Studies have shown smell is the most evocative sense for remembering, just like it’s the most evocative sense for sex. I knew this before they proved it, though, and maybe so did you if you think about it. The smell of a place, of a person, of a time: it doesn’t really “take you back” or “throw you” into anything, which would be the trite things to say. It doesn’t. What it does, in my experience, is it suddenly, sneakily, altogether implicates you – it accuses, interpellates, decries you with the realization that you were a previous version of yourself once. It’s a sense so sharp and bare it grazes guilt, teases embarrassment. Oh.
On Thanksgiving Day, I fantasized about calling the suicide prevention hotline. I didn’t really want to kill myself; I just wanted someone to talk to. I thought about that: someone you can just call. I imagined their voice on the other side of the line, a friendly woman’s. Someone robust, grounded, like the mother of a clan of rowdy kids, overweight and earthy. “Hello?” I would say kind of cautiously.
“What’s your name?” the voice would ask, opening up with indestructible, caring warmth.
It’s been months since my last new blog post was published on The Midnight Diner. The last one was my piece on Pet Peeves from January 31. The dirty little secret about that post, and several of the ones before before it, is that they were actually written weeks before that. I loaded up several entries at one point early on in January so that I would get a break from my commitment to writing two blog posts each week. Continue reading →
It’s easy for people to mock the stock-formula book title schemes of writers like “The Bourne Identity” author Robert Ludlum (his Wikipedia page says “The (Proper Noun) (Noun)”) or “The Firm” author John Grisham (in a story by BJ Novak, he’s enraged when his publisher releases his latest novel as “The Thing” – a placeholder title he gives all his novels and forgot to replace as a formality when he turned it in). Continue reading →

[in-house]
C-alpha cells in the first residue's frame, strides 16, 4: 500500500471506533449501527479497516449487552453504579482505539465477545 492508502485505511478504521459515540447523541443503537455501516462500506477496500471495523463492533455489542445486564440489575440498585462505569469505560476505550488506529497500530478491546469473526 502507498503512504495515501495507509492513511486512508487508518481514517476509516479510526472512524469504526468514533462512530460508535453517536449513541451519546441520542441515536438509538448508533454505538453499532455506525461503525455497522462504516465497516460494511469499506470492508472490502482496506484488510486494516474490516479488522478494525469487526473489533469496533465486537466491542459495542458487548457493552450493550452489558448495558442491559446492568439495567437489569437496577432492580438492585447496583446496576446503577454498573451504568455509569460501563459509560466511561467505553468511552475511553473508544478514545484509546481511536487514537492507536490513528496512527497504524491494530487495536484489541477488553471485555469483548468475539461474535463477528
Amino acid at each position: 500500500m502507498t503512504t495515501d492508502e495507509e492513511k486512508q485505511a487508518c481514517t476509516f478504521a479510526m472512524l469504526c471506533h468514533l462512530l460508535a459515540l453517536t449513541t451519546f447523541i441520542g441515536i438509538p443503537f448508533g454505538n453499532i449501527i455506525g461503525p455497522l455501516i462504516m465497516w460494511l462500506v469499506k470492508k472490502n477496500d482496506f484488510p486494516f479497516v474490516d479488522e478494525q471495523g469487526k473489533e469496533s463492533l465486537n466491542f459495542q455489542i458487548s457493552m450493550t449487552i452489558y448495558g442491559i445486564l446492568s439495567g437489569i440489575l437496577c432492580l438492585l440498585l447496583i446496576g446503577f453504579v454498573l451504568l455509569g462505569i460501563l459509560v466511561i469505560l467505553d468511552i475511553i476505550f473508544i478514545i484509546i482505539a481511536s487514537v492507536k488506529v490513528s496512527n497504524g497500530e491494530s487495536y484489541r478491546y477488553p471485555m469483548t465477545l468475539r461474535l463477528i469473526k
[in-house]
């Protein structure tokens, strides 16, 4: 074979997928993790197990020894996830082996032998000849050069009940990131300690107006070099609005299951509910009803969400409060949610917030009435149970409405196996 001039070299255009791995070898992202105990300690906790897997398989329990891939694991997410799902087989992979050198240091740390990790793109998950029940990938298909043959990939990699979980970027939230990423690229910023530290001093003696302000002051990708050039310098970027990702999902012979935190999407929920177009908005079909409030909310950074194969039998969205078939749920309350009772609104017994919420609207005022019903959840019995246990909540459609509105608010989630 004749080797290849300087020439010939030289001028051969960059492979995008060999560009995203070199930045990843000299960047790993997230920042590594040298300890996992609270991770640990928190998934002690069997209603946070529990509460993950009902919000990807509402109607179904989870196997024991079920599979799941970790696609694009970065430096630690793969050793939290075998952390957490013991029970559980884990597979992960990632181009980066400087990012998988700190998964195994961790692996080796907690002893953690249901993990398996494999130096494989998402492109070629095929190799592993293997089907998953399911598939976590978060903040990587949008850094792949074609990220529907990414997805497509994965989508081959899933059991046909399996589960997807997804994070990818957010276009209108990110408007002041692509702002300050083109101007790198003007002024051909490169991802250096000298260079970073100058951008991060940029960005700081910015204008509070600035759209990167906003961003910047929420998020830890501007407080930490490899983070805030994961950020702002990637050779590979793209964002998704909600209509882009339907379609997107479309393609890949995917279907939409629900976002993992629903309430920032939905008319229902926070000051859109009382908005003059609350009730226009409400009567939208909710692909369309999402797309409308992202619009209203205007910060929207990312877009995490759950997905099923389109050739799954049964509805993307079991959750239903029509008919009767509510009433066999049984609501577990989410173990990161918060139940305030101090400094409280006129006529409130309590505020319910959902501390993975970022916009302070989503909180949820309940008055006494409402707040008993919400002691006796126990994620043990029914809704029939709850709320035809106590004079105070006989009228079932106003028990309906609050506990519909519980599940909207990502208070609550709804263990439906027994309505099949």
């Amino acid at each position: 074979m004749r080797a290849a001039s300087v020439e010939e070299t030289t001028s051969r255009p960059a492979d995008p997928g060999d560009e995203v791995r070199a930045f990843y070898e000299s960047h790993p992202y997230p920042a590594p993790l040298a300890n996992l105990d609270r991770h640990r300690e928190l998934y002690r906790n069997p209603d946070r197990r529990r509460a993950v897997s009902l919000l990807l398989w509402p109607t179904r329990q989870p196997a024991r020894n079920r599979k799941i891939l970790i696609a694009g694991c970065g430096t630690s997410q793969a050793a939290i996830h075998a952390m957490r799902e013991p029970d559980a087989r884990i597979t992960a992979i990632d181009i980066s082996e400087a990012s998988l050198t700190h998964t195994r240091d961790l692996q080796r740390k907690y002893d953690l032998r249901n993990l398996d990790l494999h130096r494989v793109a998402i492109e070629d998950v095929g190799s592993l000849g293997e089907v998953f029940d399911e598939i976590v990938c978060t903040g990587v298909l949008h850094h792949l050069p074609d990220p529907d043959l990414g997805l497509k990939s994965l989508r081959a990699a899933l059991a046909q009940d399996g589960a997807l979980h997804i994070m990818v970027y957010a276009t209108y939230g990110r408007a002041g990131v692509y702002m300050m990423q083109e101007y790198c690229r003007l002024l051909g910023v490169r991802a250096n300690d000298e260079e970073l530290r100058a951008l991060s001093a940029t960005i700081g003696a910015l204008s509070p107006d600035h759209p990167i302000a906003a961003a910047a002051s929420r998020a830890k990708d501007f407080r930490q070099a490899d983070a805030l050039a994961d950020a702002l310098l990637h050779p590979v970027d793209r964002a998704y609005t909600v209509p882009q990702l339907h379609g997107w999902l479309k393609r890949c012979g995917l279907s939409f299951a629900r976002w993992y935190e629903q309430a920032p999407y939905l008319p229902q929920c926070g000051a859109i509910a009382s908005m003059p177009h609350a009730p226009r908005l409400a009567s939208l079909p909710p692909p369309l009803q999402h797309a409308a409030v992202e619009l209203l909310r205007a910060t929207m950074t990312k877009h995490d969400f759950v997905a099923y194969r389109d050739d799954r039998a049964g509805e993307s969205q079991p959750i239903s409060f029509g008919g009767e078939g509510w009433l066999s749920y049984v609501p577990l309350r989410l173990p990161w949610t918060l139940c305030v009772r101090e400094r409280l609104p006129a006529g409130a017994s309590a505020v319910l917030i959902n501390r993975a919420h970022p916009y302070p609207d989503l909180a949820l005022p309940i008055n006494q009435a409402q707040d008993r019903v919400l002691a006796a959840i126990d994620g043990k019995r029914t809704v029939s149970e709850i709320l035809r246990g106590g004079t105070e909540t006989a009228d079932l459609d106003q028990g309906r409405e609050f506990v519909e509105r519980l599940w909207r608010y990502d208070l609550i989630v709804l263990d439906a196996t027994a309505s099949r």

I’ve been a male cheerleader for Matthew Quick’s writing since the quirkily insightful and laugh-out-loud-worthy Silver Linings Playbook, which he followed up a few months back with the Young Adult novel Forgive Me Leonard Peacock(which I reviewed). Now he’s back with another novel for grown-ups, The Good Luck of Right Now. It follows his trend of an emotionally damaged main character most people would call “different” on a journey of self-discovery with a colorful cast of friends. Does it find another strange formula for meaning, or just re-hash the same old ground? Continue reading →
The one valuable part of the Northwestern Summer Writers Conference I went to last year was a class on creative writing structure. The instructor brought to us forms and techniques from screenwriting, well-known building blocks of stories like Three-Act Structure, and The Hero’s Journey, which underlie great tales from Homer’s Odyssey to Pulp Fiction. Learning these structures was like the day someone finally tells you how sex works: you’ve seen all the parts before, and you’ve seen the results, but oh, so that’s how it works.
Since then, I’ve read my way through Joseph Campbell and Christopher Vogler and the essays of literary critics from Mythological / Jungian schools and Reader-Response schools and if you want to write stories, you should too.
A few months ago, I re-read Ender’s Game by Orson Scott Card, and again I was fascinated by how the way the story is written sucks you in and keeps you reading. Ender’s Game is a great book but it’s not a Great Book, and I don’t mean that in the snooty or academic sense: Slaughterhouse Five and Fahrenheit 451 are Great Books, and they have time travel and aliens and robot dogs, in different degrees. Continue reading →